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J Natl Med Assoc. 2005 Apr;97(4):498-507.

Racial and ethnic variations in office-based medical care for work-related injuries and illnesses.

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  • 1Center for Health Policy and Research, University of Massachusetts Medical School, 222 Maple Ave., Higgins Building, Shrewsbury, MA 01545, USA.



This exploratory study uses nationally representative data to evaluate the extent to which ambulatory care for work-related conditions varies by patients' race and ethnicity.


Using the National Ambulatory Medical Care Survey (NAMCS) for 1997 and 1998, we describe medical care for work-related conditions, stratifying by whether the patient self-identified as African-American, white, Hispanic and/or non-Hispanic. Multivariate regression analyses were conducted to evaluate the impact of patient race and ethnicity on care, controlling for age, gender, geographical region and MSA (urban/rural) status.


Compared to white patients, African-American patients were more likely to receive mental health counseling and physical therapy and less likely to see a nurse, after controlling for age, gender, geographical region and MSA status. Hispanic patients were more likely to receive x-rays and need insurer authorization for care and less likely to receive a prescription drug or to see a physician, compared to non-Hispanics.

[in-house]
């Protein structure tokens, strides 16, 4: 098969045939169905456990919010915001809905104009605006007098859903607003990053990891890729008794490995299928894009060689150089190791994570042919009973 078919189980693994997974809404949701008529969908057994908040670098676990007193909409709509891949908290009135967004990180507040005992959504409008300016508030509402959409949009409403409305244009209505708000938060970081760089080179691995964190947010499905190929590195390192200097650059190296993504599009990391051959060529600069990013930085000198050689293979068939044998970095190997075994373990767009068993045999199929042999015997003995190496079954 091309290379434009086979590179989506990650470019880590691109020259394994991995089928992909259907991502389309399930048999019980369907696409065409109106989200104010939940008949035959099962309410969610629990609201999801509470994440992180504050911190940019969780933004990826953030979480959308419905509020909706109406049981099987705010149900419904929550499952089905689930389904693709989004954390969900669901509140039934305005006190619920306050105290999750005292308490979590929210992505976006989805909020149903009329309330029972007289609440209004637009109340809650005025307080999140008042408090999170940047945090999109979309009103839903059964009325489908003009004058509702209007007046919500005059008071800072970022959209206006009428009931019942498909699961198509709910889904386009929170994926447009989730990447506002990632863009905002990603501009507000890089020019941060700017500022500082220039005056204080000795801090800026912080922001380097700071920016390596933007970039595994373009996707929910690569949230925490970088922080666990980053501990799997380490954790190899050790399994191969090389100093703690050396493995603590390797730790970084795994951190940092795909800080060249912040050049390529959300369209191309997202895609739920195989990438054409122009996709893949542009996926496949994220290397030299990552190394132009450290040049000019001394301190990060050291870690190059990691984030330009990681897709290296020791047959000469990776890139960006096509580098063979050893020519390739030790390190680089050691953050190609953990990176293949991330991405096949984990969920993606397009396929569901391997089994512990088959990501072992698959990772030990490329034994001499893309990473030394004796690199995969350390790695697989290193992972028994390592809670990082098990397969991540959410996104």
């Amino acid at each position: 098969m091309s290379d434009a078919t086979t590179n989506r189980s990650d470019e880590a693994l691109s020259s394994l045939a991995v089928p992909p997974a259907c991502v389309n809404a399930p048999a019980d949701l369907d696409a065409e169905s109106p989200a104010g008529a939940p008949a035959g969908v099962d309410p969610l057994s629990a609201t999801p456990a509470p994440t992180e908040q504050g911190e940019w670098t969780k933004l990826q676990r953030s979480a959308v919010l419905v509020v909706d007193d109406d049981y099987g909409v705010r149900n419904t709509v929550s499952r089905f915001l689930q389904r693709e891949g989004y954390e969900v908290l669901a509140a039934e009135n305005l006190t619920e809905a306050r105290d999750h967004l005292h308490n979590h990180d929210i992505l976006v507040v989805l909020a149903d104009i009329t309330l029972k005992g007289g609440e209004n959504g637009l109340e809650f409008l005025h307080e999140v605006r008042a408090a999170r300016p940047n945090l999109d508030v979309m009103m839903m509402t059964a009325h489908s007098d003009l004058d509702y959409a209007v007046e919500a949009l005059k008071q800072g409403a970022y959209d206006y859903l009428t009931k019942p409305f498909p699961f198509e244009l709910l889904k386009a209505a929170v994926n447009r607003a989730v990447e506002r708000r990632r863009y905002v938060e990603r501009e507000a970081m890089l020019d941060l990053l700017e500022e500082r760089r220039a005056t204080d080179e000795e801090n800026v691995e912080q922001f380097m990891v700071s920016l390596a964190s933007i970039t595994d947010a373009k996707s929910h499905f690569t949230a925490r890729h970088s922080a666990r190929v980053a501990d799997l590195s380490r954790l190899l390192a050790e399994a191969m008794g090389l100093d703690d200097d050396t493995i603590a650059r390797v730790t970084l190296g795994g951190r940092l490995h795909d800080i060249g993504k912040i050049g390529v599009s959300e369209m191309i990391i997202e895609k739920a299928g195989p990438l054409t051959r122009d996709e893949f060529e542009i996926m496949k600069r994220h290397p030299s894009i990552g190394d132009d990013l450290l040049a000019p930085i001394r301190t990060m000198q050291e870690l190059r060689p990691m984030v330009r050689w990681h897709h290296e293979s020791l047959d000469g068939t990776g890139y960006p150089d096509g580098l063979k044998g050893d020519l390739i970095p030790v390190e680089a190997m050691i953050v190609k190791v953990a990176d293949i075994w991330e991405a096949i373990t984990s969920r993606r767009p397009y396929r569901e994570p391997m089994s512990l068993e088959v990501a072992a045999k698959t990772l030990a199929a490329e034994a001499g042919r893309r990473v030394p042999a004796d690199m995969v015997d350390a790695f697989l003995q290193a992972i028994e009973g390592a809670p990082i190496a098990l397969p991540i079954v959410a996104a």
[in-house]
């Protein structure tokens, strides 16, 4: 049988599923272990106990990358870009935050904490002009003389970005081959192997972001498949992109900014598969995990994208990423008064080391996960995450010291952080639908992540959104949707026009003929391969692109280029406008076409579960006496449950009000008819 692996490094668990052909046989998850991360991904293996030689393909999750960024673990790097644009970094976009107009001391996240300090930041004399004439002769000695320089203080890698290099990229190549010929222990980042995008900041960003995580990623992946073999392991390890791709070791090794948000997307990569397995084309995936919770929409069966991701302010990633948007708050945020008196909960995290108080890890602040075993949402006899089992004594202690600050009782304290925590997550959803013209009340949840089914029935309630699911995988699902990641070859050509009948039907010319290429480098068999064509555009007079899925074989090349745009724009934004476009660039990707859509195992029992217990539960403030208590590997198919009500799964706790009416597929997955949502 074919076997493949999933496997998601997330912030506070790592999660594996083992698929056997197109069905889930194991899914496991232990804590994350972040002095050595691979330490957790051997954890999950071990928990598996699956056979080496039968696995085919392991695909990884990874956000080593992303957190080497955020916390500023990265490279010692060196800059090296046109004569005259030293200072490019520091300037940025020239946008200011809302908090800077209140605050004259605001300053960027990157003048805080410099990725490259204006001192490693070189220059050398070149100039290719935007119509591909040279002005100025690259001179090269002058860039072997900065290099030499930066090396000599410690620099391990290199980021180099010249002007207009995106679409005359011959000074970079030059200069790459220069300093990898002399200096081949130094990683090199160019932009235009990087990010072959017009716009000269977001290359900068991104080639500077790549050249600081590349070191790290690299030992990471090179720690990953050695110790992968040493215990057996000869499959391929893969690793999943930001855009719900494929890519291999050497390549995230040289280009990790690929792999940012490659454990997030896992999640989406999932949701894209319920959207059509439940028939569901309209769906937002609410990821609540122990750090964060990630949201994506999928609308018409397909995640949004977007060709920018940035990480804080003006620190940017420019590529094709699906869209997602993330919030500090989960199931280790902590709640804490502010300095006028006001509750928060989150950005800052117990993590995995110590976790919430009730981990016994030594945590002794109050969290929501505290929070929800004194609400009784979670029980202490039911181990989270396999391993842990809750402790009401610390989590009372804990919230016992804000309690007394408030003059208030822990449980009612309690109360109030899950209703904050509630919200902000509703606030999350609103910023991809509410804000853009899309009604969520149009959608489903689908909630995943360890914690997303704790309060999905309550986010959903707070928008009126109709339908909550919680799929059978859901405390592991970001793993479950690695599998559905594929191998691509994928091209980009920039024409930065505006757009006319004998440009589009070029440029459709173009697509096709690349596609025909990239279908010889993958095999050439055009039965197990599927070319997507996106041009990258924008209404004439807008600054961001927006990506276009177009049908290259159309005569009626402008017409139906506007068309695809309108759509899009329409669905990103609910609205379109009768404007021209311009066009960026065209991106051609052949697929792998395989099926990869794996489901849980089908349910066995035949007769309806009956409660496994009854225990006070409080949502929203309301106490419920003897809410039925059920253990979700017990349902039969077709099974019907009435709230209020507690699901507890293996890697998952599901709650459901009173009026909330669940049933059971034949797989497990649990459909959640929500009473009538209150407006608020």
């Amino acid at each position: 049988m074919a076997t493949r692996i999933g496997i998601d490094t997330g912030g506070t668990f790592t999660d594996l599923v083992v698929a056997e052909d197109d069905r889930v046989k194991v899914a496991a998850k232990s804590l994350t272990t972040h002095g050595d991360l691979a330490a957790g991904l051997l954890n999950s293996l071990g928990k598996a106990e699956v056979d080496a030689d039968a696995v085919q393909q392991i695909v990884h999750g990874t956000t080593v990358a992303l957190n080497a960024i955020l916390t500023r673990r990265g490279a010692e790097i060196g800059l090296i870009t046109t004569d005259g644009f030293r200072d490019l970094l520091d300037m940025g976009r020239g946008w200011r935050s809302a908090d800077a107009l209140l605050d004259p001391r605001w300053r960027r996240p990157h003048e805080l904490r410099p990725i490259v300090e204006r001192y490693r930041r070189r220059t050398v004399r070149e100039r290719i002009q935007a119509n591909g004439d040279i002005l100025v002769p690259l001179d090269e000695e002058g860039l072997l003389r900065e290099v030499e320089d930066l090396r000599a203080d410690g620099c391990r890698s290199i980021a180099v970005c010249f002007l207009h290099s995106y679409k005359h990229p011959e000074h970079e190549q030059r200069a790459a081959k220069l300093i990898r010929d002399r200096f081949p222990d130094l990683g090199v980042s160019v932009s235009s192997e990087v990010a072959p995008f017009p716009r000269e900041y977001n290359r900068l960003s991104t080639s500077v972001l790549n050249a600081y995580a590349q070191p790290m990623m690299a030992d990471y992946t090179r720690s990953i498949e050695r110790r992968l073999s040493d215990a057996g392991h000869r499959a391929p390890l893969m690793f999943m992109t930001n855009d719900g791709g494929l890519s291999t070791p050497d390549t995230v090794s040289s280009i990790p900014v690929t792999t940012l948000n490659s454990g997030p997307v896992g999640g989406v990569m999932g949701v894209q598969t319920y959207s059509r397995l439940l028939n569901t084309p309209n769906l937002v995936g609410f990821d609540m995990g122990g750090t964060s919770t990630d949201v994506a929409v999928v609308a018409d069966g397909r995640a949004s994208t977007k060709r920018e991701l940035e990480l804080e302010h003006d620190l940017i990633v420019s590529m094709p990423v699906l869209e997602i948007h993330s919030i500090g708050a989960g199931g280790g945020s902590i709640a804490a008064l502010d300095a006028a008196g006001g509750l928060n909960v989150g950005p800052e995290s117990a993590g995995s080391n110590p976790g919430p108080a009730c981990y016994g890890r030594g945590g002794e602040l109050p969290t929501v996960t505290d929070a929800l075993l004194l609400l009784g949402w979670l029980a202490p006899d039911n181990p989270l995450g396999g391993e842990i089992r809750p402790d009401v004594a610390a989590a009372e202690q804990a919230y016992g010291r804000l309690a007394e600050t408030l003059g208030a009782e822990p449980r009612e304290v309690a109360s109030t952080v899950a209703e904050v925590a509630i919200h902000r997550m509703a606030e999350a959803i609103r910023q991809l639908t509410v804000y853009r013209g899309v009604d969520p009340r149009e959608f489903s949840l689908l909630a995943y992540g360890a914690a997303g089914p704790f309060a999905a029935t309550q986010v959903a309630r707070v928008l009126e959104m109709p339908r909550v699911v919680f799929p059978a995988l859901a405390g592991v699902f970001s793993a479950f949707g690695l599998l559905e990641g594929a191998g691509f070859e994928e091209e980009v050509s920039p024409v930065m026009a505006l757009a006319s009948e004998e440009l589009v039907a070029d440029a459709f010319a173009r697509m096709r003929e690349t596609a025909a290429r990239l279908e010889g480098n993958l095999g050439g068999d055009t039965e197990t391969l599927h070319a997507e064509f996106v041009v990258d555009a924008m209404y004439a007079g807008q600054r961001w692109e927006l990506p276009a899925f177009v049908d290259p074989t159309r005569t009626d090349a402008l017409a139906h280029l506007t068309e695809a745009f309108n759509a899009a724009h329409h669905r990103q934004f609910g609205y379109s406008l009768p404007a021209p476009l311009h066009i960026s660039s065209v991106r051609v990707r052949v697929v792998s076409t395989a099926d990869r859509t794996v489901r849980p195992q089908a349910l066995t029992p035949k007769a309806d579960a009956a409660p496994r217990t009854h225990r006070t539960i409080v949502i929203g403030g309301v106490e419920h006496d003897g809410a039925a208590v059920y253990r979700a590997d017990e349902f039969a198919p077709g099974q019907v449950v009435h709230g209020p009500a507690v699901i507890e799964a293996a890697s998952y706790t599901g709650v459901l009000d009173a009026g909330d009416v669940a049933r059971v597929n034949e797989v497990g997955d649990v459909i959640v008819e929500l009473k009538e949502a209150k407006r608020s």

This is the nation's first study to describe socially based differences in medical care provided for patients with work-related injuries and illnesses. Identifying areas in which these variations in care exist is a critical first step in ensuring that equitable care is afforded to all injured workers.

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